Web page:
Guest More than 1 year ago
This is the worst book I've read in many years. I should have known better after being so disappointed in The Emperor of Ocean Park. The author obviously knows little of the black elite and his telling of it rings false. The author may write well for academic journals but has no authentic writing voice for fiction. What a waste of my money and time. I couldn't even finish the book which is a rarity for me.
harstan More than 1 year ago
In Elm Harbor, New England, Lemaster Carlyle is president of a highly regarded New England university his wife Julia is dean of the college's divinity school. This is a normal Friday night in which they host alumni, the cat vanishes, their youngest child of four kids eight years old Jeannie has a high grade fever and the president of the US calls to shoot the breeze with his former college roommate. However this nasty snowy night turns different when on their drive they see the murdered body of Economics Professor Kellen Zant, Julia's former lover.----------- While the police consider several suspects including the Carlyles, Julia and Lemaster are at each other¿s throat with accusations. Their troubled daughter Vanessa does not handle the war between her parents very well, but neither Lemaster nor Julia can call a halt as anger and fear have control of both of them. The police rule the death caused by a random robbery that turned ugly, but Julia thinks otherwise and keeps digging for the truth, which outrages Lemaster even more as repercussions from anything this power couple do impacts as high as the presidential contest.--------------- Using the same location as the highly regarded The Emperor of Ocean Park and starring tertiary players from that novel, Stephen L. Carter paints a deep NEW ENGLAND WHITE landscape that digs into the racial past of New Hampshire through Julia¿s inquiry. The story line is driven by the power couple who seem so real especially by how they react to the Zant death as minor things that previously would not blip on their personal radar screens set off alarms. Julia¿s investigation is a cleverly designed amateur sleuth story that is so much more as the audience understands the tenuous strength of African Americans in the previous generation and present power structure. Mr. Carter provides a terrific look the past, present, and future through Julia¿s widening investigation.---------- Harriet Klausner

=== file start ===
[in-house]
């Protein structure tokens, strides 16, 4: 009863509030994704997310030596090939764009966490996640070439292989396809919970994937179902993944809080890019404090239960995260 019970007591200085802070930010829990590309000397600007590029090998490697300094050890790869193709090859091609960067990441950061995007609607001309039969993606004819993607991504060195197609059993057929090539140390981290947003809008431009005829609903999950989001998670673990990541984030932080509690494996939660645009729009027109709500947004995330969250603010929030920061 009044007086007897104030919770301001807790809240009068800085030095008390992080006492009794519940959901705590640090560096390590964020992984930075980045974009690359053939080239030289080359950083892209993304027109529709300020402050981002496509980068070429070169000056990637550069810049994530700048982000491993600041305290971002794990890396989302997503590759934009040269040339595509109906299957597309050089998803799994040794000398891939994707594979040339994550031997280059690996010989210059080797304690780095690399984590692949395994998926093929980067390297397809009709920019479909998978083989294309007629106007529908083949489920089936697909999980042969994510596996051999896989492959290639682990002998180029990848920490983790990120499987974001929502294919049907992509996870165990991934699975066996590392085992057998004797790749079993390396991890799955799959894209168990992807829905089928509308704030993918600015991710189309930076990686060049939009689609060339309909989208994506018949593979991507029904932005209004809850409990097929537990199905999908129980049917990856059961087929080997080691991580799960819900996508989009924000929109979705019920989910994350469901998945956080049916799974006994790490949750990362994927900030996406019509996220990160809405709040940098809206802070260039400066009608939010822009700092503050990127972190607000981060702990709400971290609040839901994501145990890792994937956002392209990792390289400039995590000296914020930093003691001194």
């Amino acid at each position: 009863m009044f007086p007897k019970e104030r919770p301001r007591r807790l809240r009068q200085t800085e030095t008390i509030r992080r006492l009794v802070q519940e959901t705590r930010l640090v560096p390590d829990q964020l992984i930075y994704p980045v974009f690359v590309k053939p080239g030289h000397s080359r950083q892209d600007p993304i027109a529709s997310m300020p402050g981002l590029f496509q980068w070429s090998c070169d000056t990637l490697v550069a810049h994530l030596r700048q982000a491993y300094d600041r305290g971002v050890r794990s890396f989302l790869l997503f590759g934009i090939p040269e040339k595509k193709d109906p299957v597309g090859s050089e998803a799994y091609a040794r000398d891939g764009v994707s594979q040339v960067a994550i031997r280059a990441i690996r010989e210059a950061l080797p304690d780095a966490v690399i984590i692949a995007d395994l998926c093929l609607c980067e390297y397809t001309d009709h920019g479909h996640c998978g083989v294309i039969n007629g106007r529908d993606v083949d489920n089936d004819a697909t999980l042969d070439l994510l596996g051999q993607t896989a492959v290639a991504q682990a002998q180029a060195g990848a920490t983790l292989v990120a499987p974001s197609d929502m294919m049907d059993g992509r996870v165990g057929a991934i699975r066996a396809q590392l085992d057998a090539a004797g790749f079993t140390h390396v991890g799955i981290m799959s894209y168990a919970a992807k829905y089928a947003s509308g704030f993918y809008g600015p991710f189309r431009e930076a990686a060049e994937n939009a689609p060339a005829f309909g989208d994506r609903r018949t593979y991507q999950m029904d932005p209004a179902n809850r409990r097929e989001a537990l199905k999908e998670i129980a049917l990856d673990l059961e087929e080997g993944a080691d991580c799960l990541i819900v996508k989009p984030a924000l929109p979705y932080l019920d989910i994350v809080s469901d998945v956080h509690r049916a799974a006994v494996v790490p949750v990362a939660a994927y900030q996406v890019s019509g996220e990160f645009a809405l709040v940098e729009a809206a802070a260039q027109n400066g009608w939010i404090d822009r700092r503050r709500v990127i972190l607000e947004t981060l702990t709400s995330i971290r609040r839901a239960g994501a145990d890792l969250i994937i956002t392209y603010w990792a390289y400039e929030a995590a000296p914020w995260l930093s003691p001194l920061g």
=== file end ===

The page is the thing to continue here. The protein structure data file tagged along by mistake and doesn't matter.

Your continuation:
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Yani1 More than 1 year ago
Very thought-provoking understory. Many twists and turns, exposed as the peeling of an onion. I, personally, would have preferred a shorter book. At times I considered the arrogance of an author who demanded such an investment of the reader's time to find out "who done it?" but, once hooked, I couldn't stop turning page after page. I am very glad I stuck with it.
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Patricia Eugene More than 1 year ago
I read the book and really wanted it to be better than it actually was. I recommend a re write. The book has alot of potential, but lacks the sort of professional polish that allows the reader to read as a rapt spectator and instead i found myself editing ideas as i went along. In a word-frustrating. JULIA, the major character was simply inconsistent. Character typing was messy for many of the major characters. Characters can be multidimensional and yet be congruent. Please re work and reduce the noise from unnecessary subplots. Please decrease the unnecessary flowery prose that constantly interrupt this otherwise promising novel.
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lifelongreaderCT More than 1 year ago
I really did not like this book. It started out fine, I thought it was really going to be a good book. The complicated plot meandered all over and I just became bored and didn't really care how it ended. It was a struggle to finish it.